A member mentioned the complex classifications that the Spanish used for social stratification in the American colonies, suggesting that class discrimination was confounded with racial discrimination. It was further mentioned that one of the factors leading to revolution against Spain was the discrimination against Criollos (whites born in the colonies) and the preference for whites born in Spain in appointments to governmental positions A member mentioned that he had been able to inspect church records in Indian towns in Mexico and Bolivia going back hundreds of years, and they only seemed to use a few classifications: white, Indian, African, mestizo (white and Indian). mulato (white and African) and zambo (all three genetic heritages).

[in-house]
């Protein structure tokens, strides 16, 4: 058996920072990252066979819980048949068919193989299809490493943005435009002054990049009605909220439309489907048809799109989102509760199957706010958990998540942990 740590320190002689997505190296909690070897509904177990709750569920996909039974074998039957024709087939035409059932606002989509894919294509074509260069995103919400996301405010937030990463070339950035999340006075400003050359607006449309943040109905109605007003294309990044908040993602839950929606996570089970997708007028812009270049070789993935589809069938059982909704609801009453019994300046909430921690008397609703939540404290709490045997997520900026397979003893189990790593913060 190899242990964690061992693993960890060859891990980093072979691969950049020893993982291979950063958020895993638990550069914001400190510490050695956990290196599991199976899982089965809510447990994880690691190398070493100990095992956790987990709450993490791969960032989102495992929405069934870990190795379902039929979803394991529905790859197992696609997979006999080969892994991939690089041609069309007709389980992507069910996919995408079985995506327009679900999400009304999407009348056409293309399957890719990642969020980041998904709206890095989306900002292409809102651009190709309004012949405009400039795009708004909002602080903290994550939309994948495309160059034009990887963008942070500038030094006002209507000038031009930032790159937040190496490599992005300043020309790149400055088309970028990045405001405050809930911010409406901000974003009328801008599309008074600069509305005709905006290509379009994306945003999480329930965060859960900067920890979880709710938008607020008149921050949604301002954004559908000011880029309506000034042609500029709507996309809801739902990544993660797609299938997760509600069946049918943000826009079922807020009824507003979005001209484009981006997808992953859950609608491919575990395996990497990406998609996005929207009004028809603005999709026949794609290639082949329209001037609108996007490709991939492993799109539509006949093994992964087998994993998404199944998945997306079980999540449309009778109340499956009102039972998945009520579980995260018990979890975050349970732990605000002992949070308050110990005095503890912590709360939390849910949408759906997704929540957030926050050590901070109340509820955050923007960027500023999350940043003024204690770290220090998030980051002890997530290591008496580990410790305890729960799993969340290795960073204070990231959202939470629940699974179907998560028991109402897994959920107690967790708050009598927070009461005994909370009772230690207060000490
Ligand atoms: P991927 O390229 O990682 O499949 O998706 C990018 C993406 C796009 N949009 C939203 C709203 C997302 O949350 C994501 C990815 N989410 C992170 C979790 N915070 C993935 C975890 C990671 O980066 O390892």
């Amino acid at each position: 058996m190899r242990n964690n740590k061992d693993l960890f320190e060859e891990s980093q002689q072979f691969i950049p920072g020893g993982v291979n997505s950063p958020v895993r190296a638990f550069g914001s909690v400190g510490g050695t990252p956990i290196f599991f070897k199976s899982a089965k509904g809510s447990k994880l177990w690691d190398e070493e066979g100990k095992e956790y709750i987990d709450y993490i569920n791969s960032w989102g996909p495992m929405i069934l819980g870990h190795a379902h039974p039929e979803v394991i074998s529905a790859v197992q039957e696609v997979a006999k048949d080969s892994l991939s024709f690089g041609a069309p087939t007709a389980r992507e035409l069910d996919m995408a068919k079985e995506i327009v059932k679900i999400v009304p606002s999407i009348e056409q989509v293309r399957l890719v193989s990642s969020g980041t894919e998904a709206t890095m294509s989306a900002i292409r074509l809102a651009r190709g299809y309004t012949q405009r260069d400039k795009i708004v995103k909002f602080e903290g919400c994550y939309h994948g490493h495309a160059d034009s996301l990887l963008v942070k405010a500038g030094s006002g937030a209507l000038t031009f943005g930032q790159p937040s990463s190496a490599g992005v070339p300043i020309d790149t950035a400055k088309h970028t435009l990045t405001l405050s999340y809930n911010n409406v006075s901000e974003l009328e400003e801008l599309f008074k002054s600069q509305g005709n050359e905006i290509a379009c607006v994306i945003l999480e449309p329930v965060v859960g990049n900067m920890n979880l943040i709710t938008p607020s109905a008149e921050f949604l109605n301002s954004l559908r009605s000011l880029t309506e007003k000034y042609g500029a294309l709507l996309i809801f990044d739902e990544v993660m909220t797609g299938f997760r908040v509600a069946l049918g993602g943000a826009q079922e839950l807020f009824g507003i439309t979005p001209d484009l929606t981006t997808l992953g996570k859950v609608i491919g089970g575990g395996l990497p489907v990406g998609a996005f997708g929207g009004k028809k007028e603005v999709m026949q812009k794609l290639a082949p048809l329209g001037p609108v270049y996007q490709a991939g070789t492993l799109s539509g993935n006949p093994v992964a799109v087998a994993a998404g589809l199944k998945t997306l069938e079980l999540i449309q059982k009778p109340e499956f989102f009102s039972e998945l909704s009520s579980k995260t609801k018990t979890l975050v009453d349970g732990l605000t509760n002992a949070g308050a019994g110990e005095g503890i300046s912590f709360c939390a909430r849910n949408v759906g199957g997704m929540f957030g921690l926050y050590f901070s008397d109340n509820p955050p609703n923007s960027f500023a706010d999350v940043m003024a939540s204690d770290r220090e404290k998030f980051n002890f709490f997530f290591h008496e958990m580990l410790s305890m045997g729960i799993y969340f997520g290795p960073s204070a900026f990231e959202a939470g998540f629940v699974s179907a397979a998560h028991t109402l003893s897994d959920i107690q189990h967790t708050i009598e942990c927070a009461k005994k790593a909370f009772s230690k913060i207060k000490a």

A member had been a Peace Corps Volunteer in a group most of whose members worked with Indians in South America. He noted how unsuccessful most of the group members had been in helping those Indians to a better life. Six out of some 40 of the group went home in less than two years with nervous breakdowns; he attributed this to their high motivation and their lack of success in improving matters. It was suggested that the Catholic Church, with a centuries long time scale, may have been more successful because it takes a long time to affect economic development, especially in populations experiencing economic discrimination. The former Peace Corps Volunteer mentioned that the most successful volunteer in his group had in fact worked with a Catholic priest who had been helping a community for decades; that successful volunteer replaced the priest in his development projects when the priest became sick. The point of this discussion (which may not have been clear) is that Junipero Serra perhaps should not be too seriously criticized for failing to find a way to greatly improve the lives of California Indians in the relatively short time he worked with them; development is difficult and people continue to make serious errors in development efforts even today.